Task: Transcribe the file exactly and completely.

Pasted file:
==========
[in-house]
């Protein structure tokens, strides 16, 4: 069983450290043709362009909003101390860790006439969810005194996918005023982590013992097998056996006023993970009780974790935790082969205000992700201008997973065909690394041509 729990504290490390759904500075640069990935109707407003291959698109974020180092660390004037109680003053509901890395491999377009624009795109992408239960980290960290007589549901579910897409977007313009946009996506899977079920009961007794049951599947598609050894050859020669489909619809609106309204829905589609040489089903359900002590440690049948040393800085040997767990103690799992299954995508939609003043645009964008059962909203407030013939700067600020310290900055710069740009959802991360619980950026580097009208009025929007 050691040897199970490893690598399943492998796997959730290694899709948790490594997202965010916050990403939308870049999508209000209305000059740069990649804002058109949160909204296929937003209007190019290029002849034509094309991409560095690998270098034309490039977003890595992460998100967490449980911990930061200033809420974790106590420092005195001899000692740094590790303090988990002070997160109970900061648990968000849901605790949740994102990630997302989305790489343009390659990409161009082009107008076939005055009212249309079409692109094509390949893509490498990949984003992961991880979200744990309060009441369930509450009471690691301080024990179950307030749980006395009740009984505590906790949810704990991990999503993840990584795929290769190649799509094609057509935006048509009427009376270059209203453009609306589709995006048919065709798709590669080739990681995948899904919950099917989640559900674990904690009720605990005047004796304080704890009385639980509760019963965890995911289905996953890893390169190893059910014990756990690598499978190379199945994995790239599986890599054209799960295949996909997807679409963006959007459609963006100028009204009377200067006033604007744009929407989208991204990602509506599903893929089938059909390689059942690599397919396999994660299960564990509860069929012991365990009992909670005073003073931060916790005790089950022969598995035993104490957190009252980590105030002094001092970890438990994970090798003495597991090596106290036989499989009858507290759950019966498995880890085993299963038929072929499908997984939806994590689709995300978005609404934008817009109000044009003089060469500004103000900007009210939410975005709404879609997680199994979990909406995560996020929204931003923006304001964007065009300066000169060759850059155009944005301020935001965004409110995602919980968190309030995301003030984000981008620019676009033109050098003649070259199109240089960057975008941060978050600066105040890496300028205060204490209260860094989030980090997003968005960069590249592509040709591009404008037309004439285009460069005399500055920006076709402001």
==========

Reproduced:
[in-house]
């Protein structure tokens, strides 16, 4: 069983450290043709362009909003101390860790006439969810005194996918005023982590013992097998056996006023993970009780974790935790082969205000992700201008997973065909690394041509 729990504290490390759904500075640069990935109707407003291959698109974020180092660390004037109680003053509901890395491999377009624009795109992408239960980290960290007589549901579910897409977007313009946009996506899977079920009961007794049951599947598609050894050859020669489909619809609106309204829905589609040489089903359900002590440690049948040393800085040997767990103690799992299954995508939609003043645009964008059962909203407030013939700067600020310290900055710069740009959802991360619980950026580097009208009025929007 050691040897199970490893690598399943492998796997959730290694899709948790490594997202965010916050990403939308870049999508209000209305000059740069990649804002058109949160909204296929937003209007190019290029002849034509094309991409560095690998270098034309490039977003890595992460998100967490449980911990930061200033809420974790106590420092005195001899000692740094590790303090988990002070997160109970900061648990968000849901605790949740994102990630997302989305790489343009390659990409161009082009107008076939005055009212249309079409692109094509390949893509490498990949984003992961991880979200744990309060009441369930509450009471690691301080024990179950307030749980006395009740009984505590906790949810704990991990999503993840990584795929290769190649799509094609057509935006048509009427009376270059209203453009609306589709995006048919065709798709590669080739990681995948899904919950099917989640559900674990904690009720605990005047004796304080704890009385639980509760019963965890995911289905996953890893390169190893059910014990756990690598499978190379199945994995790239599986890599054209799960295949996909997807679409963006959007459609963006100028009204009377200067006033604007744009929407989208991204990602509506599903893929089938059909390689059942690599397919396999994660299960564990509860069929012991365990009992909670005073003073931060916790005790089950022969598995035993104490957190009252980590105030002094001092970890438990994970090798003495597991090596106290036989499989009858507290759950019966498995880890085993299963038929072929499908997984939806994590689709995300978005609404934008817009109000044009003089060469500004103000900007009210939410975005709404879609997680199994979990909406995560996020929204931003923006304001964007065009300066000169060759850059155009944005301020935001965004409110995602919980968190309030995301003030984000981008620019676009033109050098003649070259199109240089960057975008941060978050600066105040890496300028205060204490209260860094989030980090997003968005960069590249592509040709591009404008037309004439285009460069005399500055920006076709402001």